The citizens’ stage: the Dresden Model

Lay people on the stages of municipal and state theatres came into vogue in the 1990s. This became a popular movement in theatre, which culminated in the projects of Rimini Protokoll, with their “experts of everyday life” and Volker Lösch’s citizen choruses, but had its broad base in theatre youth clubs and many individual citizens’ projects.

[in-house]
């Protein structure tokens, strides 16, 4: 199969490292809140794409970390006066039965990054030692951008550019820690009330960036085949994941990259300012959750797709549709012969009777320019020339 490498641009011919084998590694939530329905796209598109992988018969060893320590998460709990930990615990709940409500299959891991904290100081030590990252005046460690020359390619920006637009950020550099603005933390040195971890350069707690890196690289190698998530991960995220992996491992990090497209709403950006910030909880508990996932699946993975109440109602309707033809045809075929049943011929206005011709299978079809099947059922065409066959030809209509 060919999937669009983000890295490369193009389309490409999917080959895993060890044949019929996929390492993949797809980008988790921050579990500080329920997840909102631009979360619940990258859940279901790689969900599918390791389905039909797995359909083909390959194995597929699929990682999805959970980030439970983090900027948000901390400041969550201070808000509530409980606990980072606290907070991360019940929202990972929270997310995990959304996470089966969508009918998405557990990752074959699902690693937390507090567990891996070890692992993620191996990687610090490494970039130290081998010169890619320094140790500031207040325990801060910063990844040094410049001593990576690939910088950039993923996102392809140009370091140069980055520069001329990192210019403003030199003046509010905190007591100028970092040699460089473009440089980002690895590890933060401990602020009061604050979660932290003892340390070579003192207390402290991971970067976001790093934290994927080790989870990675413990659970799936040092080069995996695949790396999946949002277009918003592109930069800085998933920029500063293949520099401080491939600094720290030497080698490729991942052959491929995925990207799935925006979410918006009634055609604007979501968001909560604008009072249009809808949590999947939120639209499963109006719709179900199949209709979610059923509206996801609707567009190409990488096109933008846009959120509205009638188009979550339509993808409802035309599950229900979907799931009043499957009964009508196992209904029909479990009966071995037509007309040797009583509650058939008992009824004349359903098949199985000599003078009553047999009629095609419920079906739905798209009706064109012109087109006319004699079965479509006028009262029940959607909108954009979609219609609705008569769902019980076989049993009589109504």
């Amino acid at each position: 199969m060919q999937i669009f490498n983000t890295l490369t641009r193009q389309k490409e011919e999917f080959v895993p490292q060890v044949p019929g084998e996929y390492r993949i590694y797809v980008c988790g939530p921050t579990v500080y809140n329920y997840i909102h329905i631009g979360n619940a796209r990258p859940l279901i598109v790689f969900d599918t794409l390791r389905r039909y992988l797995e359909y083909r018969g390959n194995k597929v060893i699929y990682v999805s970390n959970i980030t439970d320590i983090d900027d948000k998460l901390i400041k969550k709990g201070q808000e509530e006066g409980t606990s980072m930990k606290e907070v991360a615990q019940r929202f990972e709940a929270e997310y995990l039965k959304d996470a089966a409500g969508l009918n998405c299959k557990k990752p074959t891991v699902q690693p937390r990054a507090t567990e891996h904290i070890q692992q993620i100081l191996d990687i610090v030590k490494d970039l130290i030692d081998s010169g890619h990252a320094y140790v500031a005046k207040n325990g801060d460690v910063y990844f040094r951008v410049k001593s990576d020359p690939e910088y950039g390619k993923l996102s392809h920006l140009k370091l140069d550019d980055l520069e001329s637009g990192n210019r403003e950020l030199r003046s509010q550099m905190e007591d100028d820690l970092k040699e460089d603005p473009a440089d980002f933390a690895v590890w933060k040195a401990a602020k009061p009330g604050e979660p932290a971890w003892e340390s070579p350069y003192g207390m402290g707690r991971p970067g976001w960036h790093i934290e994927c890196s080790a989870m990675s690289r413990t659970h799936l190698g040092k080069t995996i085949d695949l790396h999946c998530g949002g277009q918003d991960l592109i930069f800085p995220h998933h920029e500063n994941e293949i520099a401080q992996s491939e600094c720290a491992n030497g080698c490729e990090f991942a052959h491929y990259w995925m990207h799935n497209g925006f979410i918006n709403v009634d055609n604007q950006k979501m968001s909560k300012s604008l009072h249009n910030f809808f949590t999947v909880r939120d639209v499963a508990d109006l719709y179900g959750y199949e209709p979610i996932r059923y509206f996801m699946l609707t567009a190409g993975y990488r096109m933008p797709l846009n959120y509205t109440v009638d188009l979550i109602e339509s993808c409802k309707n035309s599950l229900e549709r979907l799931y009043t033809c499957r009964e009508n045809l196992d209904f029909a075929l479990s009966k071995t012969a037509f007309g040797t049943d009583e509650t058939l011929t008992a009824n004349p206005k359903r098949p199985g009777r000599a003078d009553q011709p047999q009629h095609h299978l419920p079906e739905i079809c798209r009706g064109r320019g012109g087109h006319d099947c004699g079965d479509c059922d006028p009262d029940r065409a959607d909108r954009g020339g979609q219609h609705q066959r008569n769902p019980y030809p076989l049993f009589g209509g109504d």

A citizens’ stage was first established as its own division under the umbrella of a state theatre in 2009. Since then, the Dresden Citizens’ Stage has been a place where citizens of the city can present both themselves and the issues, problems and plays that concern them. New, therefore, is not that “protagonists of life” have been fetched onto the stage; new is that they have been given their own theatre, an “identification point, a place for us”, says intendant Wilfried Schulz. The structural embedding of this form of theatre in a state theatre has had far-reaching consequences. It creates professional production conditions for performance-loving citizens, provides rehearsal rooms and programme services, directors, stage designers and dramaturges that develop a production together with the lay actors. This is usually a social and aesthetic challenge for the theatre understanding of all concerned. The professionals ask themselves why the Citizens’ Stage has been offered as a venue to this particular issue or play. They have to discover the characteristics and peculiarities – the authenticity – of their actors, want to strengthen and develop their abilities for dramatic articulation. The citizen actors in turn are confronted with a variety of performance tasks that can range from the self-experienced and self-invented marriage game “Yes, I do” to Goethe’s Faust, which was adapted in the play Ich armer Tor (i.e., I Poor Fool) in which seven men discovered and mirrored their own midlife crises. The lay actors present themselves with their (more or less) theatrically transformed biographies in up to twenty performances to their fellow citizens, who have received this special programme offering with evident enthusiasm (they now make up nearly ten percent of the total audience of the Dresden State Theatre).